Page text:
The first F-35 Joint Strike Fighter was unveiled Friday at Lockheed Martin’s facility in Texas. Although prototypes, like the one shown here, have been tested for years, the first flight of the Lightning II is scheduled for this fall. — Photo by Tom Reynolds
With a nod to Air Force history, the service’s chief of staff has dubbed the F-35 Joint Strike Fighter “Lightning II.”
Gen. T. Michael Moseley announced the decision Friday at the Lockheed Martin facility in Fort Worth, Texas, where the stealthy multi-role fighter is made. He based the decision on input received from airmen as well as the other services and coalition partners involved in the JSF program, said Maj. Glen Roberts, a spokesman for the general.
The P-38 Lightning, the JSF’s namesake, was designed in the late 1930s and was used during World War II. The Air Force’s top two aces, Richard Bong and Thomas McGuire, both flew the Lightning, amassing 78 kills between them in the plane, Roberts said.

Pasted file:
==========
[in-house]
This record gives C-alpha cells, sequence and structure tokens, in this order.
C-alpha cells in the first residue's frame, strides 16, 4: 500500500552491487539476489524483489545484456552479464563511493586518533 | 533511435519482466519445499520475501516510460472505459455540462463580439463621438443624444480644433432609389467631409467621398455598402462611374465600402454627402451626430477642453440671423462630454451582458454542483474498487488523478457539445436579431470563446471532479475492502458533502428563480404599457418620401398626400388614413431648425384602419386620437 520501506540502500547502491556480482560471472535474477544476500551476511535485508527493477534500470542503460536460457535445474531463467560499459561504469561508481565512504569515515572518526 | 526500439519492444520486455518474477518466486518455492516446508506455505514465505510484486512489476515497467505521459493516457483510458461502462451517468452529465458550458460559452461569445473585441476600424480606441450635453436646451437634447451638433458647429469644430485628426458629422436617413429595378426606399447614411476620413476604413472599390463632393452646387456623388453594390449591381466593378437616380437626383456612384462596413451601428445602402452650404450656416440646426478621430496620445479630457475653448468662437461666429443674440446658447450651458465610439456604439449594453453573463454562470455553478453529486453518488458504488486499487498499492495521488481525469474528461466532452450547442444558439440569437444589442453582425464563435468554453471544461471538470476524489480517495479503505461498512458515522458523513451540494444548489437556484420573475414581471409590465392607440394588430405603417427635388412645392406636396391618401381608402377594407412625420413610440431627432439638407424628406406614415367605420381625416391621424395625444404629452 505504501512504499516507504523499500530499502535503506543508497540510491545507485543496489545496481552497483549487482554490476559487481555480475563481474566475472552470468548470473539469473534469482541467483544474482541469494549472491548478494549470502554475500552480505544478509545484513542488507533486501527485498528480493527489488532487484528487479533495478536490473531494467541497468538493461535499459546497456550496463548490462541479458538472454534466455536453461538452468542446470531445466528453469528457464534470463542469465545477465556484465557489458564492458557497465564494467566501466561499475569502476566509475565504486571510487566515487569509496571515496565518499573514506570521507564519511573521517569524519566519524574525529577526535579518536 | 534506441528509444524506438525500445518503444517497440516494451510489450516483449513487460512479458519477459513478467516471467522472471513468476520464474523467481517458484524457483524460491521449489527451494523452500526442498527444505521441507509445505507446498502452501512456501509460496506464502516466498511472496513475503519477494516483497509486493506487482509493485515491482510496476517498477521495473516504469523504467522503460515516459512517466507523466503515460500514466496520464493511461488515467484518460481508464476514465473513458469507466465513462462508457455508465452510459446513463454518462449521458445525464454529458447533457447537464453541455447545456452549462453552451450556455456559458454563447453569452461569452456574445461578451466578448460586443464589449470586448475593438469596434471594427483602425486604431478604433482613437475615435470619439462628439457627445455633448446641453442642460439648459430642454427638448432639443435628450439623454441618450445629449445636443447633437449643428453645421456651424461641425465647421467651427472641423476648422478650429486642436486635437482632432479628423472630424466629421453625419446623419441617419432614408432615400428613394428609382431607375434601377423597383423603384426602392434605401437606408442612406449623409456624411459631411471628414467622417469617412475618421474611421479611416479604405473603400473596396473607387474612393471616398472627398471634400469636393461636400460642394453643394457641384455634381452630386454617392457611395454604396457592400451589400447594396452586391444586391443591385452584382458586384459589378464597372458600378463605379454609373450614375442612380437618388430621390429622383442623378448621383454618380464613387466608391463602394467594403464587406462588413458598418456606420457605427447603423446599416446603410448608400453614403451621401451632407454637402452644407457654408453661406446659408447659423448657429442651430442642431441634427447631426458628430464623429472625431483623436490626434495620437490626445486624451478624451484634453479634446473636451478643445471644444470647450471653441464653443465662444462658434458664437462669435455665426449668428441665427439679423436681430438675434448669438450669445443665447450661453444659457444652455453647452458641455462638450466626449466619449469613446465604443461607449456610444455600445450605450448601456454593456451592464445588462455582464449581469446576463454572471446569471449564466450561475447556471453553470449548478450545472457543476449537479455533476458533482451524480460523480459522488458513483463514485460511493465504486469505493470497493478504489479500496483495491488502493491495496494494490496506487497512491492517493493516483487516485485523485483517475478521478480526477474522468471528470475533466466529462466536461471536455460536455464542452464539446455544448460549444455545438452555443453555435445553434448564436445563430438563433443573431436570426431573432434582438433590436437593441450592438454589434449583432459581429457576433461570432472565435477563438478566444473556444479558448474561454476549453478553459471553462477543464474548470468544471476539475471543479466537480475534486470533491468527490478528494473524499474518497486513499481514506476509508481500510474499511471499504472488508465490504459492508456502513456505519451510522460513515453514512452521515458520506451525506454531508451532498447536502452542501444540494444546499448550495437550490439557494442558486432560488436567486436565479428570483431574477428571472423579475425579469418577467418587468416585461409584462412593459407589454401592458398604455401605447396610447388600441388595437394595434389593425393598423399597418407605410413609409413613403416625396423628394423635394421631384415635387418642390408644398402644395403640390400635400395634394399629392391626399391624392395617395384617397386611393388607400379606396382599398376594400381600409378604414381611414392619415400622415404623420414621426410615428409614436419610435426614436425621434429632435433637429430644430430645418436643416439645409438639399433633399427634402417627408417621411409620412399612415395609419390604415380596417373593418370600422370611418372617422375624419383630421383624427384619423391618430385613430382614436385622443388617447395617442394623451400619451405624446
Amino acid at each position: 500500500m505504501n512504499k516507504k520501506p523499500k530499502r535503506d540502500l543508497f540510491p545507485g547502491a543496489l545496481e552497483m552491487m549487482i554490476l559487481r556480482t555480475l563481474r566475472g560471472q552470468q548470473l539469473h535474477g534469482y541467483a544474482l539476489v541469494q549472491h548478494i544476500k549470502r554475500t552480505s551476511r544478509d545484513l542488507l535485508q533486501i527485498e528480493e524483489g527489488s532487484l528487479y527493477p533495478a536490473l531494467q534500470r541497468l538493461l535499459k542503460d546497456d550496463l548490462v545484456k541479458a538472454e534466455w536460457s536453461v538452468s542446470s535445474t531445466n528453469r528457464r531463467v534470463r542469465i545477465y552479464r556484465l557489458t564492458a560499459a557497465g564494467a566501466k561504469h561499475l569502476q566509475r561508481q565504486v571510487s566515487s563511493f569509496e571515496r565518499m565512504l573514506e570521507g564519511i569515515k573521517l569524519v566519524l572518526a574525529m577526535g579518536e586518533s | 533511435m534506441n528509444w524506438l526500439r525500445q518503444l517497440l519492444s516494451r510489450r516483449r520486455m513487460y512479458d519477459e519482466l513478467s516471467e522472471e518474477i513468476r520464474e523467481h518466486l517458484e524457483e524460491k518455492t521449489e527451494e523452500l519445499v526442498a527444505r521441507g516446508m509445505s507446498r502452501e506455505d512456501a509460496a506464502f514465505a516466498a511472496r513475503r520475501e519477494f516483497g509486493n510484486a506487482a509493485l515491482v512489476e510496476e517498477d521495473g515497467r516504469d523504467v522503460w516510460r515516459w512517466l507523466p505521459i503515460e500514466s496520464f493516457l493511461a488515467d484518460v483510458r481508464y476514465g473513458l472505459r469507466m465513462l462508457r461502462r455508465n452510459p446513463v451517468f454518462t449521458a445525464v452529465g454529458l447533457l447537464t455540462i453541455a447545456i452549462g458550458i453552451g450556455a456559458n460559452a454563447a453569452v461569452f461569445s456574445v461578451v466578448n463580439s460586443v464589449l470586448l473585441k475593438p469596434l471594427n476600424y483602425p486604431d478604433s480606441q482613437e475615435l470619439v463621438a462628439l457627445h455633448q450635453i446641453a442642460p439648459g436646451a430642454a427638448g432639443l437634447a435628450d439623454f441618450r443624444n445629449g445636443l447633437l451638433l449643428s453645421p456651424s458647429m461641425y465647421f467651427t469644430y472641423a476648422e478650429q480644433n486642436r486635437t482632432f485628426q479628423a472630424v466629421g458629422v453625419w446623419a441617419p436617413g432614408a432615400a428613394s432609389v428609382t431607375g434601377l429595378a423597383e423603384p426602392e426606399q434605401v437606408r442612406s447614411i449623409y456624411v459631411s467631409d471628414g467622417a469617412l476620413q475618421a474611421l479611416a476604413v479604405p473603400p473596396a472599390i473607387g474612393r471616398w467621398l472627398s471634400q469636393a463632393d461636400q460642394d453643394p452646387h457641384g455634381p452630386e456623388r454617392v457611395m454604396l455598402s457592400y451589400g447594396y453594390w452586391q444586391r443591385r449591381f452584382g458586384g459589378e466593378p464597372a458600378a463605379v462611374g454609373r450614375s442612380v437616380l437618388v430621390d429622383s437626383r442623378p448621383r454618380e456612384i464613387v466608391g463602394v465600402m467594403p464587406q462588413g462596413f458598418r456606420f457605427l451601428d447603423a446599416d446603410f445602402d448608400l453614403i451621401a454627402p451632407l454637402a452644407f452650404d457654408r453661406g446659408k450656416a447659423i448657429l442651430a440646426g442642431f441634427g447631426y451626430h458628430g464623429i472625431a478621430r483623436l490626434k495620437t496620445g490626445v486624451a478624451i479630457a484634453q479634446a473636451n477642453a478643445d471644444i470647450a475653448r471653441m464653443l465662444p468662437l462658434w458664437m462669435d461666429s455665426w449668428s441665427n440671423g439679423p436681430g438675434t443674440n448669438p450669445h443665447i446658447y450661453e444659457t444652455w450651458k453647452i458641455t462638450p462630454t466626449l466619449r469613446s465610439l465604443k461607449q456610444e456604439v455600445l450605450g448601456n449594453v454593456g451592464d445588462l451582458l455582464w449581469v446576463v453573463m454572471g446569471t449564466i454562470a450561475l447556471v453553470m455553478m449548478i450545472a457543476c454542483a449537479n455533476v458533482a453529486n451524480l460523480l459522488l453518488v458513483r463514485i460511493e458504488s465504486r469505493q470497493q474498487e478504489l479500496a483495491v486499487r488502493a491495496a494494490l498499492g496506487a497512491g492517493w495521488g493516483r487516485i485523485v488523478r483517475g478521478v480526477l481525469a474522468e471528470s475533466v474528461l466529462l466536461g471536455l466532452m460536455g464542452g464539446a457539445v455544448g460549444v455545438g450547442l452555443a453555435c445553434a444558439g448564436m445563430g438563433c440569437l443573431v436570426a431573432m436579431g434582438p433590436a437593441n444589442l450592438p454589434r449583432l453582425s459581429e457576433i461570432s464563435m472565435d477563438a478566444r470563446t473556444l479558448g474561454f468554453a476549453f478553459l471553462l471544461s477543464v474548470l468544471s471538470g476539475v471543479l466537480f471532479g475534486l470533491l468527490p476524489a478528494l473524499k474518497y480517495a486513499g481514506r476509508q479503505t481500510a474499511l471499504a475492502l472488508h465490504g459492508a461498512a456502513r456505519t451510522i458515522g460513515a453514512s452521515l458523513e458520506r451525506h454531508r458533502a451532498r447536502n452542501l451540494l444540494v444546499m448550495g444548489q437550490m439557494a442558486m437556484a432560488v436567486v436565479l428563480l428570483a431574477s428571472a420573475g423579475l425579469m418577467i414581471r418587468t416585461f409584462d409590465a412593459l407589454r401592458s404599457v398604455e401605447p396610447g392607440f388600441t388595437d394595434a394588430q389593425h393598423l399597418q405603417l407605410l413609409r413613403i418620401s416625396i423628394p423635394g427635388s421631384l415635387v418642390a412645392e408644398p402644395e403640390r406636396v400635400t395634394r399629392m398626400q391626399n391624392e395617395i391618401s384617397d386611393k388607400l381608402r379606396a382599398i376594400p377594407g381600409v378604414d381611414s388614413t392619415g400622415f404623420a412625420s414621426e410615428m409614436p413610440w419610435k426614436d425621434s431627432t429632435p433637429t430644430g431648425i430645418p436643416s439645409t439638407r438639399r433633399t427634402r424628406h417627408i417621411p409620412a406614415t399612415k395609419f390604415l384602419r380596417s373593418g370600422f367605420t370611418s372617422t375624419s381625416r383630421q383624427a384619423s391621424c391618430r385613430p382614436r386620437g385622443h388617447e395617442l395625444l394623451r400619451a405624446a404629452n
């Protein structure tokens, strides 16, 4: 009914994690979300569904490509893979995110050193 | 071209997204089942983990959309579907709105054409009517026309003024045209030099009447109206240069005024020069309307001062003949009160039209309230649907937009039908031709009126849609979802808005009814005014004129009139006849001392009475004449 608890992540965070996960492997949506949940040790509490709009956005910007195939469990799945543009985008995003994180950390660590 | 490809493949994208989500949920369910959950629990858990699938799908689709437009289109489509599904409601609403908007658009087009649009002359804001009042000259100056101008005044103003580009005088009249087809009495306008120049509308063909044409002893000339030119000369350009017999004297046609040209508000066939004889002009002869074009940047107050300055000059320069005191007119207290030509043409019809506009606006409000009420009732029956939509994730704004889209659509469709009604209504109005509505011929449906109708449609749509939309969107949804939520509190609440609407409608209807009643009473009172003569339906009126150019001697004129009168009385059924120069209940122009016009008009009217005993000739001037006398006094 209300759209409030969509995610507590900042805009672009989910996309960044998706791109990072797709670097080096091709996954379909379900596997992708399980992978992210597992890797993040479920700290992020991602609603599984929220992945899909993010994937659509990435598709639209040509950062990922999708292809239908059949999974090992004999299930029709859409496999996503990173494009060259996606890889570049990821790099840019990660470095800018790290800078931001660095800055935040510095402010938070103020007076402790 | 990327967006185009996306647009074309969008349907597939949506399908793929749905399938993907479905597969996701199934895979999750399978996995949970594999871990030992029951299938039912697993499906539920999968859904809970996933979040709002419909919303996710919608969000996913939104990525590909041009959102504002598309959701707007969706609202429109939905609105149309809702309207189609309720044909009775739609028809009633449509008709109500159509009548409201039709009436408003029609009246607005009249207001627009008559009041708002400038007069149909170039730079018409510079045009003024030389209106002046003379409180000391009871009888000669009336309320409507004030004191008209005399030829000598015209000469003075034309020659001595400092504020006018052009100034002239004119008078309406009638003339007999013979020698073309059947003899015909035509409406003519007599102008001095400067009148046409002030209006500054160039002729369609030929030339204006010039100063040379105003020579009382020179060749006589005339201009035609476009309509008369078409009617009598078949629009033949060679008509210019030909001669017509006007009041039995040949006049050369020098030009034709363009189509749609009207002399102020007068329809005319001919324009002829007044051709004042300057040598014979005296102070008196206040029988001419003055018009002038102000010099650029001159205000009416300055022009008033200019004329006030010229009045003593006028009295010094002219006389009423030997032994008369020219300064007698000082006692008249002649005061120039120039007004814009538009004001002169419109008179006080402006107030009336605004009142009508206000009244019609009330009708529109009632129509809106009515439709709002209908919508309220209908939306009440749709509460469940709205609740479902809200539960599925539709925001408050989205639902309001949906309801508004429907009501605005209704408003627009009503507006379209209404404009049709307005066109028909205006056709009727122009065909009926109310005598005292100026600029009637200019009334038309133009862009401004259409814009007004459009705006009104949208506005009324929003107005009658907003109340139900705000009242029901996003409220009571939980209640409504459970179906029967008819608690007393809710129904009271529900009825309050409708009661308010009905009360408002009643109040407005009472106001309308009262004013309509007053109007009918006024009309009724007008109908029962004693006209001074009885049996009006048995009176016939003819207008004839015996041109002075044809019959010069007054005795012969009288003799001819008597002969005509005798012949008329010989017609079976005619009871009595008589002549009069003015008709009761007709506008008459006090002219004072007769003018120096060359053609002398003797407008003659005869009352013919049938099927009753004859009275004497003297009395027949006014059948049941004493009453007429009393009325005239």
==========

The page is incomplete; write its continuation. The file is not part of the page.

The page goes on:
The name also refers to a supersonic British jet called the Lightning, built in the 1950s by English Electric. English Electric eventually became BAE Systems, an industry partner on the program.
Moseley considered five other names: Mamba, Cyclone, Piasa, Reaper and Spitfire II.
Friday’s ceremony also marked the first public unveiling of the F-35A, the conventional take-off-and-landing variant. The aircraft rolled off the production line in February and has been involved in ground tests since, said Lockheed Martin F-35 spokesman John Kent.
First flight of the aircraft is scheduled for late October or early November, Kent added.